Her neighbor and best friend, Rudy (“Insane or not, Rudy was always destined to be Liesel’s best friend. A snowball in the face is surely the beginning to a perfect friendship.”)

Hans Huberman’s accordion.

The Mayor’s reclusive and mourning wife, and her library.

The Jew in the basement, Max Vandenburg. Max is the one person who can fully understand Liesel’s continued grief over loss of her brother and mother, and her guilt for surviving. He shares those same losses and guilt.

The Fuhrer, Adolph Hitler. The backdrop for all evil done in his behalf.

A complete cast of supporting and wonderful characters, who seen fully realized with just a few brush strokes.

Books, always books. Stolen, borrowed, gifted, written.

Food, and the hunt for and stealing of food.

Everything in Liesel’s life is fraught with fear and the giving and taking of trust and love. Her predicaments are by turns heart breaking, beautiful and very dangerous.

The entity known as Death narrates and shares his thoughts throughout the book. He makes clear the history and dreams of all the characters in such a way that readers share in the holocaust, spiritual and physical, taking place around them.

An entry from Death’s Diary:

On June 23, 1942, there was a group of French Jews in a German prison, on Polish soil. The first person I took was close to the door, his mind racing, then pacing, slowing down, slowing down . . . .

Please believe me when I tell you that I picked up every soul that day as if it were newly born. I even kissed a few weary, poisoned cheeks. I listened to their last, gasping cries. Their vanishing words. I watched their love visions and freed them from their fear.

I took them all away, and if ever there was a time I needed distraction, this was it. In complete desolation, I looked at the world above. I watched the sky as it turned from silver to gray to the color of rain. Even the clouds were trying to get away.

Sometimes I imagined how everything looked above those clouds, knowing without question that the sun was blond, and the endless atmosphere was a giant blue eye.

They were French, they were Jews, and they were you.

This is Death’s account of taking Hans Huberman:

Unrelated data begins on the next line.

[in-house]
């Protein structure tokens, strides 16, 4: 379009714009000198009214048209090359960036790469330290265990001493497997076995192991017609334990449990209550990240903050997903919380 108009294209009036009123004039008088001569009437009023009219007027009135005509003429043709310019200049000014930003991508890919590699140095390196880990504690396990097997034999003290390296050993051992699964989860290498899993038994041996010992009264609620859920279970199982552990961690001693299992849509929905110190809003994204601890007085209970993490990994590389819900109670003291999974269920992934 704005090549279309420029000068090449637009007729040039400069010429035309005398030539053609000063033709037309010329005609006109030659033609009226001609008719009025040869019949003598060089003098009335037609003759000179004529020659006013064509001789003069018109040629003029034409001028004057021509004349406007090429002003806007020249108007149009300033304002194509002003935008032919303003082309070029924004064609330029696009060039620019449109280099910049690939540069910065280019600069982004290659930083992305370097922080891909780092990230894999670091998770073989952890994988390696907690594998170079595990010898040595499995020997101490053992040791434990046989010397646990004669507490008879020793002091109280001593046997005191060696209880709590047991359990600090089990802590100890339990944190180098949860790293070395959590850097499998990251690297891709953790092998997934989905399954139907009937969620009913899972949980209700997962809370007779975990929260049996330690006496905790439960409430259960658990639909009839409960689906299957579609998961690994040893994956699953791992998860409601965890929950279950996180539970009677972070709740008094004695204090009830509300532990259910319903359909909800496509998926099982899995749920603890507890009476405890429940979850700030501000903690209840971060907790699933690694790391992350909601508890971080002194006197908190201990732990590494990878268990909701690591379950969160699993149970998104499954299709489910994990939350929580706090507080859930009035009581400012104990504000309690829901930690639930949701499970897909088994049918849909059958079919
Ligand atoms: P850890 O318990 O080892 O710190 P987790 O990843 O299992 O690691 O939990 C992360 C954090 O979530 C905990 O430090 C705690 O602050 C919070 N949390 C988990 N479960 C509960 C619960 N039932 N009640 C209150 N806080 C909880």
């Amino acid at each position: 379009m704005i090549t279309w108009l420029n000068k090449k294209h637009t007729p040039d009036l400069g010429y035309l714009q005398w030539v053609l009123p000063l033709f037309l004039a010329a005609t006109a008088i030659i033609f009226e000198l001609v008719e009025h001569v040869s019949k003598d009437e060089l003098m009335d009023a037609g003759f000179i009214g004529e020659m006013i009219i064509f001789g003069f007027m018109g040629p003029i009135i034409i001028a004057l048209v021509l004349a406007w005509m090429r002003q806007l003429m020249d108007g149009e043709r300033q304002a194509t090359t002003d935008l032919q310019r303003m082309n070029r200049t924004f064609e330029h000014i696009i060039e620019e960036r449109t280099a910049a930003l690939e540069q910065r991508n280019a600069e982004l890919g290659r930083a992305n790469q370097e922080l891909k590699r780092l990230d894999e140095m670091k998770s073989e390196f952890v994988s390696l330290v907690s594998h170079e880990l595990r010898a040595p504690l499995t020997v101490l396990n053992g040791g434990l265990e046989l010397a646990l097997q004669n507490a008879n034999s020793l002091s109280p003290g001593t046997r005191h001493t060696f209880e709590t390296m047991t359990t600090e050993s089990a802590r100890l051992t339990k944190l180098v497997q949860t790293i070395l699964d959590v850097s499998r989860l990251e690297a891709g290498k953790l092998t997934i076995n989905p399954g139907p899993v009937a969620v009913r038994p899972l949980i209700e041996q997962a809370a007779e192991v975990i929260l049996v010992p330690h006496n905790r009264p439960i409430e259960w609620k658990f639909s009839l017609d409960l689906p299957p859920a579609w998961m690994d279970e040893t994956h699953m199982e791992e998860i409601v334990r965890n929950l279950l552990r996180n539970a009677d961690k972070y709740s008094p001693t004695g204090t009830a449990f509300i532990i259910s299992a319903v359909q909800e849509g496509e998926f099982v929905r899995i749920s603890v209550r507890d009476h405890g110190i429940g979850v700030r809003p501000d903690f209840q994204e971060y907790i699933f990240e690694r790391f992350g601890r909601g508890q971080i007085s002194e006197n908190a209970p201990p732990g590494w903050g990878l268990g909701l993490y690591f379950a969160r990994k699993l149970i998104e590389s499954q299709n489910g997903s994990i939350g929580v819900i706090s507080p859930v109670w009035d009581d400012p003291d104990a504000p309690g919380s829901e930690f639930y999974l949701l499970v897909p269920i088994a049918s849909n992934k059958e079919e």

He was tall in the bed and I could see the silver through his eyelids. His soul sat up. It met me. Those kinds of souls always do- the best ones. The ones who rise up and say, “I know who you are and I am ready. Not that I want to go, of course, but I am ready to come.” Those souls are always light because more of them have been put out. More of them have already found their way to other places. This one was sent out by the breath of an accordion, the odd taste of champagne in summer, and the art of promise-keeping. There was an itchy lung for a last cigarette and an immense, magnetic pull toward the basement, for the girl who was his daughter and was writing a book down there that he hoped to read one day.

Death’s last entries have to do with the meeting with and taking of Liesel Meminger yesterday in a town in New Zealand. He returns to her the life story she had written in her last weeks living on Himmel Street. Death knows her story and says:

I wanted to tell the book thief many things, about beauty and brutality. But what could I tell her about those things she didn’t already know? I wanted to explain that I am constantly overestimating and underestimating the human race- that rarely do I ever simply estimate it. I wanted to ask her how the same thing could be so ugly and so glorious, and its words and stories so damning and so brilliant.

None of those things, however, came out of my mouth.

All I was able to do was turn to Liesel Meminger and tell her the only truth I truly know. I said it to the book thief and I say it now to you.

. . . A LAST NOTE FROM YOUR NARRATOR . . .

I am haunted by humans.

And Marcus Zusak has done the incredible, taught the beauty of life by simultaneously teaching the beauty of Death. • (1079 views)

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3 Responses to Book Review: The Book Thief

  1. Anniel says:

    Brad – I sent an email, but maybe you’ll get it here first. For some reason the last three paragraphs don’t belong here at all. Please remove everything after the words “the beauty of death.” I went back and checked and they should not have been on what I forwarded.

    • Brad Nelson Brad Nelson says:

      Got it. There’s a fair amount of cutting-and-pasting behind the scenes in order to carry over the boilerplate stuff and general formating. Got too much this time. 🙂

  2. Anniel says:

    Thanks. I just got a notice that some virus thingy needs to be updated here. Bear will need to look at it.